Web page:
Where do You go Wrong in Retirement Planning?

Where do You go Wrong in Retirement Planning?

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Inflation is not the only culprit

You were told to start saving early in your life for retirement, and you did. But now in your mid-thirties, you feel you should have saved more, and spent less on clothes, movies and eating out. Inflation has caught up. Where did you go wrong?

You meticulously set aside 1/5th of your after tax income for retirement. But now, you don’t think that money is enough.

Inflation is not the only culprit. You failed to project your future requirements.

How do I do that?

Monthly expenses

For starters, consider all your monthly expenses. Add to them annual expenses such as life insurance and auto insurance premiums divided by 12.

Delete from the monthly expenses any amounts towards home loan installments and children’s education. Delete any other loan installments such as vehicle loan installments.

Total any expenses you may have spent in the previous 12 months towards building repairs, vehicle repairs, property taxes, society fees, gadget repairs, and healthcare. Divide this total by 12 and add the amount to the monthly expenses arrived so far.

Provision Set

Now, add a provision set. You need to provide for your health, your insurances, building repairs, your taxes, your purchases in future, and your travel in future.

Of these, health is the most difficult to plan for because you can’t possibly know much about your future health or that of your family members.

Collect information about how much is the room rent in hospitals, and other charges for surgeries such as knee cap, cataract, etc. You need to develop a sinking fund to cover this expense, which will be annually compounded at inflation rate.

Medical insurances need to be periodically revised upwards, till it no longer makes sense to do that, because premiums become too expensive. On the other hand, life insurance needs to be taken considering funeral expenses. Compounded values of funeral expenses should be taken into consideration. If at any point of time it seems that the existing provision is not sufficient, then additional policy may be taken.

You can estimate inflation on property taxes and travel from various websites. If you live in rented accommodation, you may have some idea about inflation on rent. Ideally, plan to own a home rather than continuing to pay rent.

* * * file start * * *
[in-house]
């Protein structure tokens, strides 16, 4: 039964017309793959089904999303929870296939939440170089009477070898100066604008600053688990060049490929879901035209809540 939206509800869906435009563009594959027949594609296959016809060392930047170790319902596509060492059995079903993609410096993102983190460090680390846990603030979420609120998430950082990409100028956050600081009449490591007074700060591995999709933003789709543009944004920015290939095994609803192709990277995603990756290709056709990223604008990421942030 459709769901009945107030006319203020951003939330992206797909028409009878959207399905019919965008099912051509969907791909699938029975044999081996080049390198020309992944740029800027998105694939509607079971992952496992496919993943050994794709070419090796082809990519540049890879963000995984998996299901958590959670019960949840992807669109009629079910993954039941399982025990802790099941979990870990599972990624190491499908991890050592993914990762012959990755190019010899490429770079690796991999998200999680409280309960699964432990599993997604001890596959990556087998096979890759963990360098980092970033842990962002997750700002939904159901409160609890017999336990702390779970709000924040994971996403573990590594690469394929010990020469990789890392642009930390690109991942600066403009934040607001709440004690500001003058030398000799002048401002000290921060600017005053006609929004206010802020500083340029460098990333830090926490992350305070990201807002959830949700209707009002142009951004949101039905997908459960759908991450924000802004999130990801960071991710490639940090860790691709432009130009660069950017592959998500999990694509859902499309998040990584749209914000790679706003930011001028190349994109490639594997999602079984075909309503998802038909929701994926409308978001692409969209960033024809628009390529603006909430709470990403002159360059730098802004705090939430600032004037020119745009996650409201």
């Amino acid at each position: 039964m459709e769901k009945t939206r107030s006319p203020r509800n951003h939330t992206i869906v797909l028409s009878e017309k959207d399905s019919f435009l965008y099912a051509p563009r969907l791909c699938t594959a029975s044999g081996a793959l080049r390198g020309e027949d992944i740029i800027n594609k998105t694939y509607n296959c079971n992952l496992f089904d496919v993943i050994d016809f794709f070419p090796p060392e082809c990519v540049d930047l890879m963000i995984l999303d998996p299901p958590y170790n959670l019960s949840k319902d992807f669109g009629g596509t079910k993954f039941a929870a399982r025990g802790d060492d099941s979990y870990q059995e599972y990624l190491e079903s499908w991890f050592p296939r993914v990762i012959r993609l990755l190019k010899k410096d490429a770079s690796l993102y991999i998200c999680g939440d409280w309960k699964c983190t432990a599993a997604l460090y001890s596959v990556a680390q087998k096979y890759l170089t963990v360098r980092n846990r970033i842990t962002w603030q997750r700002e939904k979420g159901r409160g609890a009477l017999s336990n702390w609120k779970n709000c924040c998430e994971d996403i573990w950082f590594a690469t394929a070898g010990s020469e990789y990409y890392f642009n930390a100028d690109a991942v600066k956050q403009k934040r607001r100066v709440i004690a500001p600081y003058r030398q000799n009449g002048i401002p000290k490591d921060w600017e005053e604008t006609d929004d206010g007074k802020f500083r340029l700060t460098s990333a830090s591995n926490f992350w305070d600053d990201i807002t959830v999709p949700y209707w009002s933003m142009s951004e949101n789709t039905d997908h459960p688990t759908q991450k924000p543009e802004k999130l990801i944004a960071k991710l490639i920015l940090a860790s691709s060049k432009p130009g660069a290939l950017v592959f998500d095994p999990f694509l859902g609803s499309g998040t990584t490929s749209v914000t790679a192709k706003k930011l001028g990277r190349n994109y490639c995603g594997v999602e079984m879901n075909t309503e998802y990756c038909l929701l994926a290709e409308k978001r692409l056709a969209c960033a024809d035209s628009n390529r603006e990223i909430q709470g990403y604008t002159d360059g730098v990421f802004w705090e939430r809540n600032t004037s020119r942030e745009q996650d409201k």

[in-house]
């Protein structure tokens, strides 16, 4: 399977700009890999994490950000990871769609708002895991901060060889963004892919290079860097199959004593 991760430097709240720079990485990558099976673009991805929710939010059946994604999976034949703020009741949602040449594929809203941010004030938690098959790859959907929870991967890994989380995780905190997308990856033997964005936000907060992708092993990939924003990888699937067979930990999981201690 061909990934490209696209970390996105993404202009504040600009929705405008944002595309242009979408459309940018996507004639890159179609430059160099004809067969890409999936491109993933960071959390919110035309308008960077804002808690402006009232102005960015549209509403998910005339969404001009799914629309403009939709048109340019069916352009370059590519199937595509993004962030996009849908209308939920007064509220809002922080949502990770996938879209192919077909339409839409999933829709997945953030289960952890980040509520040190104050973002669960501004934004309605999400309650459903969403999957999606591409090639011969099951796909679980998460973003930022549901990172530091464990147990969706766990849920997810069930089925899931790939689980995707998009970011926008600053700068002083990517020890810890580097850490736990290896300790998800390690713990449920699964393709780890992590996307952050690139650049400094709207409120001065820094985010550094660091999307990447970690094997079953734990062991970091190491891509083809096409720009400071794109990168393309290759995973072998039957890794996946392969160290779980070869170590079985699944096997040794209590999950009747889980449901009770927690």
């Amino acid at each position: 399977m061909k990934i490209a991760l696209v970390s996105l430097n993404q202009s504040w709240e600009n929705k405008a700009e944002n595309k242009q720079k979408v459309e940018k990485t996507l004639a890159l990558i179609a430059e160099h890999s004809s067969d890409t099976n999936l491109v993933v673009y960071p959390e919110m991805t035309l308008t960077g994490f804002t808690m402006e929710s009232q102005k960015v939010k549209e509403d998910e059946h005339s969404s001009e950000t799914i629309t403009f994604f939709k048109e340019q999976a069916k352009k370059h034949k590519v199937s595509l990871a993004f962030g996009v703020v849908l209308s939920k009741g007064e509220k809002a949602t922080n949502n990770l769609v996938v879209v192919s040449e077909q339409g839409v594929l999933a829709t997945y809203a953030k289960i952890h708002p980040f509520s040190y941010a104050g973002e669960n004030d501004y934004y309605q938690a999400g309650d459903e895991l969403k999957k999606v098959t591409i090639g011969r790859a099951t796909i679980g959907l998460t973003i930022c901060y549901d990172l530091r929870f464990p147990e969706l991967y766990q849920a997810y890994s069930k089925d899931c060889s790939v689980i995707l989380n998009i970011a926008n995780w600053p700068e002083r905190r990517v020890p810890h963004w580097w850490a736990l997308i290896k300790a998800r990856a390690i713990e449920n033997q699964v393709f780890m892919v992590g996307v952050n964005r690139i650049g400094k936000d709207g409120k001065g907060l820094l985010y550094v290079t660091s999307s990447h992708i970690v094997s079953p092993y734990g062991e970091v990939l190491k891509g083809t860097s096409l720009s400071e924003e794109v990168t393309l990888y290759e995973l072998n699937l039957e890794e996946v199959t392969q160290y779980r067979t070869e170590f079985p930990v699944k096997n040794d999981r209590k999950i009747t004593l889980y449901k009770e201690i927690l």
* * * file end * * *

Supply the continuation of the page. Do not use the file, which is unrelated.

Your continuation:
How much should you provide?

Inflation rates differ on different products and services. Therefore, you need to prepare a list of all expenses and provisions as mentioned above in an Excel sheet, and write the rate of inflation applicable against each of them. Arrive at the weighted average, based on actual expenses.

How much should the provision be for health, taxes, and insurances in that list?

This depends upon the health of the family. But it’s a good practice to set aside about 1/4th of monthly income for these. Provision amounts should also include any health insurance premiums. Of this amount 1/4th, i.e., 1/8th of the monthly income should be invested regularly in stocks through systematic investment plans, or SIPs, for better returns.

These returns help to provide for improved standard of living as earnings increase with time.

How do I provide for cruises and other gadget purchases?

Like provision for health, a sinking fund needs to be created for these expenses as well, and an amount similar to home or vehicle loan needs to be added to the monthly budget.

Ok. Now I have an estimate of comprehensive monthly expenses and weighted average inflation rate. Where to go from here?

Now open a second worksheet and project the monthly budget at a weighted inflation rate across your lifetime, which should not be less than 90 years. If you do not survive till 90 then your spouse and children inherit the surplus. Basically, you would know how much you would need at retirement. Now, review existing monthly resources vis-a-vis these future requirements.

You will realize if you are on track or not and what you can or cannot afford to spend on at any point of time.

Conclusion

Retirement planning is more complex than what most online calculators project. Such online tools only indicate monetary need for one year, but people survive for several years after retiring, with no hopes of finding a job.

The budgets, plans, and projections developed in this way also need to be reviewed periodically to ensure that there are no unpleasant surprises at the last moment, when not a lot can be done to salvage the situation.

Image credit: retirement planning sydney by Joel harrison, on Flickr

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